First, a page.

Showtime film’s title, “Three Days in September,” refers not to 9/11 but to the infamous attack 5,000 miles away and three years later in Russia where Chechen terrorists stormed a school and took some 1,200 hostages. Multiple Emmy-winning director/co-writer/producer Joe Halderman pulls off a remarkable feat — a docu with all the orchestrated drama, tension and human interest of a breaking news story and none of the dead time. Pic never slides into facile sentimentality or exclamatory horror, remaining lucid and straightforward throughout. Conceivably, Julia Roberts-narrated docu could attract global attention after its May cable bow.
The siege is largely related through the testimony of six eyewitnesses, some prisoners inside the school, others who waited outside. The parents and teachers who were inside recount the impossible conditions that reigned for three days among the more than a thousand adults and children jammed into an airless gym with no food, water or sanitary facilities and made to sit silently under crisscrossed bombs hanging just over their heads.
What is most amazing about the film’s depiction of these grim events is the nature of the images that accompany the seamlessly interlocking account, and their gradual introduction into the fabric of the presentation.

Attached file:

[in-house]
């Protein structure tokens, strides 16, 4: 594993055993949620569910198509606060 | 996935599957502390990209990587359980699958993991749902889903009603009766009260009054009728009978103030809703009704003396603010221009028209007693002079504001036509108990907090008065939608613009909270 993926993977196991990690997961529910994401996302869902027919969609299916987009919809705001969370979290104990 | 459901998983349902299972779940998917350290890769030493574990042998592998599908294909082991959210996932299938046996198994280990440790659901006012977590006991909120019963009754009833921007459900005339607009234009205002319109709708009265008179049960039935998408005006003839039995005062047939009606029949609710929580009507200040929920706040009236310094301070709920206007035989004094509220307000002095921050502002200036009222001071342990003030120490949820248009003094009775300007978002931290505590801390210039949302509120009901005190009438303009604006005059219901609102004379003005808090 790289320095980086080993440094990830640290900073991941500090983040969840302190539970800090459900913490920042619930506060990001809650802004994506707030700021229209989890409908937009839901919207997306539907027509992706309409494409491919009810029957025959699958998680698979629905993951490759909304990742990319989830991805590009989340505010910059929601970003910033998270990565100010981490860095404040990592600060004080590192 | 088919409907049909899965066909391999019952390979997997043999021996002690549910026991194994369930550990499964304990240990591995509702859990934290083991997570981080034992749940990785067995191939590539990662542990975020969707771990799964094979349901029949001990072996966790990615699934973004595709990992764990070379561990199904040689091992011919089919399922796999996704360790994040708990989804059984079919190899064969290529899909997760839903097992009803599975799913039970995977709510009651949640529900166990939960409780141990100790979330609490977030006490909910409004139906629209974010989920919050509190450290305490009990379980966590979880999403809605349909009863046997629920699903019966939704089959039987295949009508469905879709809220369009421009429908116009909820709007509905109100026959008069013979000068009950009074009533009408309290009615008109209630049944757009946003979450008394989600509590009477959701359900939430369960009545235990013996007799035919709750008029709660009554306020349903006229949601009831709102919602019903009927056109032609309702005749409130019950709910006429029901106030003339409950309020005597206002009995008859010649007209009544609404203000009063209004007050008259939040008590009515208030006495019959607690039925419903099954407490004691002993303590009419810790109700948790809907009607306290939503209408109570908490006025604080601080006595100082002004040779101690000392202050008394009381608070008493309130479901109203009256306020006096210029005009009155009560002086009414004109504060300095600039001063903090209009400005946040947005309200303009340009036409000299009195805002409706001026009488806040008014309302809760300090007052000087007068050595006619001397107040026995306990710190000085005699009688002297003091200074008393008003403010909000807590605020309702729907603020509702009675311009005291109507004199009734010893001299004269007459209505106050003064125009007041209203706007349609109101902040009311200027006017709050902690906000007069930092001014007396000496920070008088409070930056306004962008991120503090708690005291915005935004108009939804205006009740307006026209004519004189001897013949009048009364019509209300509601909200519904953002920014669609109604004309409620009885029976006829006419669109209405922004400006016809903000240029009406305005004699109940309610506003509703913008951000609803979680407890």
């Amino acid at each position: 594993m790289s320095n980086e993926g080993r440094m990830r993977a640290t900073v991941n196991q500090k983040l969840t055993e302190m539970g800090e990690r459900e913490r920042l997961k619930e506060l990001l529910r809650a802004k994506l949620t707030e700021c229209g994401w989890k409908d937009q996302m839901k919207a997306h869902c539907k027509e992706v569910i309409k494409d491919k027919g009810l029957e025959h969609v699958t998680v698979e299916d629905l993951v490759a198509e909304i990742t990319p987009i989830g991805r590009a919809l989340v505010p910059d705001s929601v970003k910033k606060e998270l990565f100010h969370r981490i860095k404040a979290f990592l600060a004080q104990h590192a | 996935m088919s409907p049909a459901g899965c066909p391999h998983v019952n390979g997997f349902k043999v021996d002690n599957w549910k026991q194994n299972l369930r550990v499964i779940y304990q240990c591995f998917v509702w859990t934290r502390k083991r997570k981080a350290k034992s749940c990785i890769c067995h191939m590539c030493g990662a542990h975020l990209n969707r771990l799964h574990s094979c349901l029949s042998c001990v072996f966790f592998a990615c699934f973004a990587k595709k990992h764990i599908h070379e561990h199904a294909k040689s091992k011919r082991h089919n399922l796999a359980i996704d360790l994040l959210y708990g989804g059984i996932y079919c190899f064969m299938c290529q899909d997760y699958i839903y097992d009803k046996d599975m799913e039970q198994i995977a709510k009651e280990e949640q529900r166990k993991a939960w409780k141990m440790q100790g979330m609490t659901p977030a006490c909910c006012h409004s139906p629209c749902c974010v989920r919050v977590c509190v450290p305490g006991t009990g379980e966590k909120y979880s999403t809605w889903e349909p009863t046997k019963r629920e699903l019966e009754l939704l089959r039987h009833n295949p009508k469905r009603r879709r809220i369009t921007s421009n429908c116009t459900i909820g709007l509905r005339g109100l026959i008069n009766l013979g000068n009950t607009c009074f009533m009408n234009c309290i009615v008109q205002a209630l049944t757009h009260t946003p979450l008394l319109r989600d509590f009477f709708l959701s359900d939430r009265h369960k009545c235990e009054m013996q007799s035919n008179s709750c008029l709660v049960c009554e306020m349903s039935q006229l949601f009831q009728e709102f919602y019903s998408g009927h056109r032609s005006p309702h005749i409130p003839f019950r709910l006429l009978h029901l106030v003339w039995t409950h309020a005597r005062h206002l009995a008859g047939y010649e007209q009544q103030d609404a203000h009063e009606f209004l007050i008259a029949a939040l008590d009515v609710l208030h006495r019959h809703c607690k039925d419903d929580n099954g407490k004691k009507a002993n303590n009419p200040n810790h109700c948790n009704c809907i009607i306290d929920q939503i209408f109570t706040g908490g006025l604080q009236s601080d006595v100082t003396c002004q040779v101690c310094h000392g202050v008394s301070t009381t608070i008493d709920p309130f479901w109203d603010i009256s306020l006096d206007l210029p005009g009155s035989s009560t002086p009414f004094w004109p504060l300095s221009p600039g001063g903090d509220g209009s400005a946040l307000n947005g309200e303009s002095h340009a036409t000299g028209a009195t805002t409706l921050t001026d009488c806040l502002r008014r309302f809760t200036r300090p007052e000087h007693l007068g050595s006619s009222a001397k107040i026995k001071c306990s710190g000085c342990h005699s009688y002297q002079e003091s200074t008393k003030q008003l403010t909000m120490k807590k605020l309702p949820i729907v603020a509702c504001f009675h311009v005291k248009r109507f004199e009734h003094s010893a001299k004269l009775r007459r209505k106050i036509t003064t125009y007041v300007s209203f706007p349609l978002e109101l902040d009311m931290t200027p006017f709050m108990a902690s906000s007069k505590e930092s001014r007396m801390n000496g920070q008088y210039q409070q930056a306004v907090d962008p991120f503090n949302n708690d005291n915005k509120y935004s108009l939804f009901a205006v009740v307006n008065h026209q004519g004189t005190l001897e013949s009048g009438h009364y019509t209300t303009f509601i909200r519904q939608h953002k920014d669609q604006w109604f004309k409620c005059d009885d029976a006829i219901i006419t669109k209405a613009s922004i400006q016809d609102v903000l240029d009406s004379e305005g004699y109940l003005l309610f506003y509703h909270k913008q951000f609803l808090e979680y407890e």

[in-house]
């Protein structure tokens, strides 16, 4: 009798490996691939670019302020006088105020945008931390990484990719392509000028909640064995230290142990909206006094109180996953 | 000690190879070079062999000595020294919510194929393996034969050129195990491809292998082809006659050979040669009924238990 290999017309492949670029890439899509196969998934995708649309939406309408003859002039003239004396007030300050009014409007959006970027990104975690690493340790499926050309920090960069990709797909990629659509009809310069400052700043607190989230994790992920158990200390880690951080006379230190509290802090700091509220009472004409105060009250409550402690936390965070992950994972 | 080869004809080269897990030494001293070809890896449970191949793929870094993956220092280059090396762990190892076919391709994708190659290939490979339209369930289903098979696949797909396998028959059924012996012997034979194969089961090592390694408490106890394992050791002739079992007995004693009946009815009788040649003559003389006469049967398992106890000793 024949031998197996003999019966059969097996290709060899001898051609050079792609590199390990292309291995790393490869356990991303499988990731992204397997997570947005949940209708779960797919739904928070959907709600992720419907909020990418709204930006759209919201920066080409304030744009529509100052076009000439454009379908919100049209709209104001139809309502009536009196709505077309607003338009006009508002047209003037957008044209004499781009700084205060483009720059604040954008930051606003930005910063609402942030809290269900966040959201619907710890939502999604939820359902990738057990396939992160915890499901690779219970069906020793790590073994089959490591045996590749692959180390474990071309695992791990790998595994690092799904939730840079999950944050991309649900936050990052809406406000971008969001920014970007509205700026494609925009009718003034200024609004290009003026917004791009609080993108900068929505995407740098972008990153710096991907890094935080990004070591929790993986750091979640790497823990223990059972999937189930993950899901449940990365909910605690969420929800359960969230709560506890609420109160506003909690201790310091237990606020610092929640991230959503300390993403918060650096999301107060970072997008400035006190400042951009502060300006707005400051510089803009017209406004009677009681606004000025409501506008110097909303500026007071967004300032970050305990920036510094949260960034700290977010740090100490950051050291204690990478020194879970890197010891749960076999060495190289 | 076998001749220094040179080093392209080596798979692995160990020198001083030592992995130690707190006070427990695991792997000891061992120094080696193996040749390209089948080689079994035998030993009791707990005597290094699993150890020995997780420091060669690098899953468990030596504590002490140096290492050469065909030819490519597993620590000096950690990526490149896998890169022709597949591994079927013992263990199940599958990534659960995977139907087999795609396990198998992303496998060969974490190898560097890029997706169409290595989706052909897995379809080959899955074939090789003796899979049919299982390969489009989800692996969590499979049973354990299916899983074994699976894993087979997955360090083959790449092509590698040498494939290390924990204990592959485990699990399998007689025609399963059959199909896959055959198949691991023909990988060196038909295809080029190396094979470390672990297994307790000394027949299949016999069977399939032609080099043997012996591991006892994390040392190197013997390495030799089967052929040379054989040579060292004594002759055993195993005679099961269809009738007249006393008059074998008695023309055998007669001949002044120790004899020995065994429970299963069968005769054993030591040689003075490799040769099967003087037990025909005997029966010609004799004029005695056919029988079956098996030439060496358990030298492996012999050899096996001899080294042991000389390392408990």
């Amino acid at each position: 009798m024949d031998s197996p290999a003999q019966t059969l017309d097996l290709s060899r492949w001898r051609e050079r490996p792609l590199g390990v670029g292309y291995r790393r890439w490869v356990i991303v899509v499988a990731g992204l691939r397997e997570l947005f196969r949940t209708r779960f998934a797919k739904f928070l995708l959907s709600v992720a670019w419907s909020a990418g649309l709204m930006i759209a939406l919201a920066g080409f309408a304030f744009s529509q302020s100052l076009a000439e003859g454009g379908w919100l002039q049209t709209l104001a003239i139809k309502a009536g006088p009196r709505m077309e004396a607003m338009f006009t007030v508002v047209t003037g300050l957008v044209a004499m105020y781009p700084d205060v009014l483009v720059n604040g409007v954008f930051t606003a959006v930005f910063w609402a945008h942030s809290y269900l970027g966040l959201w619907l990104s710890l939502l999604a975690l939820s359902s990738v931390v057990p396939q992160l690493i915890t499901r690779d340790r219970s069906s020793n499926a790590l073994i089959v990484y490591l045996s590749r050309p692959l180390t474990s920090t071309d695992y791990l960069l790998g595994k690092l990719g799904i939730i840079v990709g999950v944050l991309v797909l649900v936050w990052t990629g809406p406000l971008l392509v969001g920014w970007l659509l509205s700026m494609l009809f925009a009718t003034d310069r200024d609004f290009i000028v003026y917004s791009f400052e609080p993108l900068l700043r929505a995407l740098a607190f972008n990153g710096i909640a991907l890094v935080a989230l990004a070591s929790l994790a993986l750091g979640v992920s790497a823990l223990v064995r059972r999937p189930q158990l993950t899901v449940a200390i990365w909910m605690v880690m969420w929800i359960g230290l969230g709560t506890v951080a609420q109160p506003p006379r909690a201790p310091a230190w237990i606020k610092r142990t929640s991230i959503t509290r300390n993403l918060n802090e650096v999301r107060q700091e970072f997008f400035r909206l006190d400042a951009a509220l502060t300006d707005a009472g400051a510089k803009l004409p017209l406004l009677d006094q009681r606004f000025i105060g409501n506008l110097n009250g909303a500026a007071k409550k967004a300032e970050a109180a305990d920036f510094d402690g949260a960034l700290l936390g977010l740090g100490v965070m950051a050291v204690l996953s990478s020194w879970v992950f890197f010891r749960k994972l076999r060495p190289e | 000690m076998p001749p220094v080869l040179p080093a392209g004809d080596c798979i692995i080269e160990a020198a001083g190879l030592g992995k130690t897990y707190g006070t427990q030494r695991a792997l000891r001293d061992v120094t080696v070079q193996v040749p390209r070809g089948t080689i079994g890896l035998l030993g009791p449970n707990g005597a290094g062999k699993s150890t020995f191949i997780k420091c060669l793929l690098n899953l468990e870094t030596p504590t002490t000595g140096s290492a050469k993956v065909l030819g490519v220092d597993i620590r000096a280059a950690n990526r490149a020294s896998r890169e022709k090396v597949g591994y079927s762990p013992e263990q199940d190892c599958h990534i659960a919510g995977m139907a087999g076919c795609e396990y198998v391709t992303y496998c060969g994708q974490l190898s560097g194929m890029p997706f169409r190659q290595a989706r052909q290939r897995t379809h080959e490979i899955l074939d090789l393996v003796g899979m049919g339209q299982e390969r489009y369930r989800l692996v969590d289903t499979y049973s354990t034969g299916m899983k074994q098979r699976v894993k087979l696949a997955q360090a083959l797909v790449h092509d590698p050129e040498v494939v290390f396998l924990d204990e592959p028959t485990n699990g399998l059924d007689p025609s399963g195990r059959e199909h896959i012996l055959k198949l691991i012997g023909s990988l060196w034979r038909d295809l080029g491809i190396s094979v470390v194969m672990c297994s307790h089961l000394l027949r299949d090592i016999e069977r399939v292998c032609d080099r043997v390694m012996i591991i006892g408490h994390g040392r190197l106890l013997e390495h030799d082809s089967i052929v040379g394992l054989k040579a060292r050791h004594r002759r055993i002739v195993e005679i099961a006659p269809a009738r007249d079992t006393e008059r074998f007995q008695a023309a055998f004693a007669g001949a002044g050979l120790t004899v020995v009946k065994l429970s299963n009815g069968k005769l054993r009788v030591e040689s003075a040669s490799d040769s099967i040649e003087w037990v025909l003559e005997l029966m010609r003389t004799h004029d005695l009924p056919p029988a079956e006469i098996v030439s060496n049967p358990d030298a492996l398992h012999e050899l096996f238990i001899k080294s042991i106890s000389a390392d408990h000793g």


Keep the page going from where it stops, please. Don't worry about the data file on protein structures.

The first day of school is a holiday in Russia, and home movies of past opening day ceremonies give way here to scenes recorded on the morning of the takeover. Then, as witnesses describe the conditions, viewers are teased with short glimpses that appear to be shot inside the gym.
These glimpses reoccur frequently and in longer excerpts as the witnesses’ commentaries describe the lethal booby traps. Only gradually is it revealed that the images were taken by the terrorists themselves with a confiscated camera, later found in the rubble by local teens.
Surprisingly, the sequences filmed outside the school show no hint of reporters or camera crews but only distraught parents. Thelack of media frenzy somehow adds to the integrity of the harrowing occurrences, granting the viewer a sense of first-hand observation.
Incidents are described in chronological order and with commendable clarity. Photographs and home movies of the children are interspersed throughout, establishing the kids as characters whose ultimate fates are withheld until the end, keeping the viewer in suspense.
As the final battle rages, cameras capture emaciated children, stripped to their underwear because of the heat inside, jumping from broken windows and darting out from behind shattered doors. After the bloodshed finally ceased, 330 were dead, 175 of them children.
Tech credits in all aspects are superb. Voice-over translations never step on the overt emotionality of the Russian language testimony, retaining the mood in smoothly segued transitions.
Editors Michael McHugh and Michael Vele, sensitive to the ways in which individual sagas dovetail with the larger canvas, have sustained the sense of chaos, interminable waiting and impotence without ever sacrificing clarity. Lensing by Anatoly Rudakov and John DeTarsio is as impressive in media res as it is evocative in its handling of the aftermath.